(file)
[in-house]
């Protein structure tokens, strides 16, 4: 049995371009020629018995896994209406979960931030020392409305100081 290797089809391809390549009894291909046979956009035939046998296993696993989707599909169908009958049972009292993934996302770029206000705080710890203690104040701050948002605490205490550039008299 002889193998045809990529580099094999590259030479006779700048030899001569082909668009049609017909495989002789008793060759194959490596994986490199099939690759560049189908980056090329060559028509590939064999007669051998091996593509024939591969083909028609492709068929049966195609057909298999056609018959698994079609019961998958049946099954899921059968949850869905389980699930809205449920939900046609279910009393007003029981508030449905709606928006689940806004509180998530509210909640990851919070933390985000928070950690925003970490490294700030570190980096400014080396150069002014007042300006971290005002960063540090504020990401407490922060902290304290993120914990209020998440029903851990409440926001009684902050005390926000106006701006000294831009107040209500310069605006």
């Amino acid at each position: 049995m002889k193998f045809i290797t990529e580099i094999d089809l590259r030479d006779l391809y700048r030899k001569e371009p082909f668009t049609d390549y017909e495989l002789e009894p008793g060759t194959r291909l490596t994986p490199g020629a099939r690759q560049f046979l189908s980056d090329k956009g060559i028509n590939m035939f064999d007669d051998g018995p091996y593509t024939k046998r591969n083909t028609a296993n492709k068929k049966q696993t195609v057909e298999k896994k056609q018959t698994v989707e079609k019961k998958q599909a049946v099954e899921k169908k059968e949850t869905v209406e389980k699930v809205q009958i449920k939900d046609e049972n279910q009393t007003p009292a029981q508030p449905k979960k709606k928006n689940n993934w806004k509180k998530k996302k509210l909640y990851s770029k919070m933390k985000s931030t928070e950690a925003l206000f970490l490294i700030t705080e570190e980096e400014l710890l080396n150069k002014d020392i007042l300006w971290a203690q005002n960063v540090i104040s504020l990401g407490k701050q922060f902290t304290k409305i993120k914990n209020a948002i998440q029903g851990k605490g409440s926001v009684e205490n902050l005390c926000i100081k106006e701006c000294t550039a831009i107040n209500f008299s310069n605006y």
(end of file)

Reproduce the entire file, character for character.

[in-house]
């Protein structure tokens, strides 16, 4: 049995371009020629018995896994209406979960931030020392409305100081 290797089809391809390549009894291909046979956009035939046998296993696993989707599909169908009958049972009292993934996302770029206000705080710890203690104040701050948002605490205490550039008299 002889193998045809990529580099094999590259030479006779700048030899001569082909668009049609017909495989002789008793060759194959490596994986490199099939690759560049189908980056090329060559028509590939064999007669051998091996593509024939591969083909028609492709068929049966195609057909298999056609018959698994079609019961998958049946099954899921059968949850869905389980699930809205449920939900046609279910009393007003029981508030449905709606928006689940806004509180998530509210909640990851919070933390985000928070950690925003970490490294700030570190980096400014080396150069002014007042300006971290005002960063540090504020990401407490922060902290304290993120914990209020998440029903851990409440926001009684902050005390926000106006701006000294831009107040209500310069605006």
């Amino acid at each position: 049995m002889k193998f045809i290797t990529e580099i094999d089809l590259r030479d006779l391809y700048r030899k001569e371009p082909f668009t049609d390549y017909e495989l002789e009894p008793g060759t194959r291909l490596t994986p490199g020629a099939r690759q560049f046979l189908s980056d090329k956009g060559i028509n590939m035939f064999d007669d051998g018995p091996y593509t024939k046998r591969n083909t028609a296993n492709k068929k049966q696993t195609v057909e298999k896994k056609q018959t698994v989707e079609k019961k998958q599909a049946v099954e899921k169908k059968e949850t869905v209406e389980k699930v809205q009958i449920k939900d046609e049972n279910q009393t007003p009292a029981q508030p449905k979960k709606k928006n689940n993934w806004k509180k998530k996302k509210l909640y990851s770029k919070m933390k985000s931030t928070e950690a925003l206000f970490l490294i700030t705080e570190e980096e400014l710890l080396n150069k002014d020392i007042l300006w971290a203690q005002n960063v540090i104040s504020l990401g407490k701050q922060f902290t304290k409305i993120k914990n209020a948002i998440q029903g851990k605490g409440s926001v009684e205490n902050l005390c926000i100081k106006e701006c000294t550039a831009i107040n209500f008299s310069n605006y």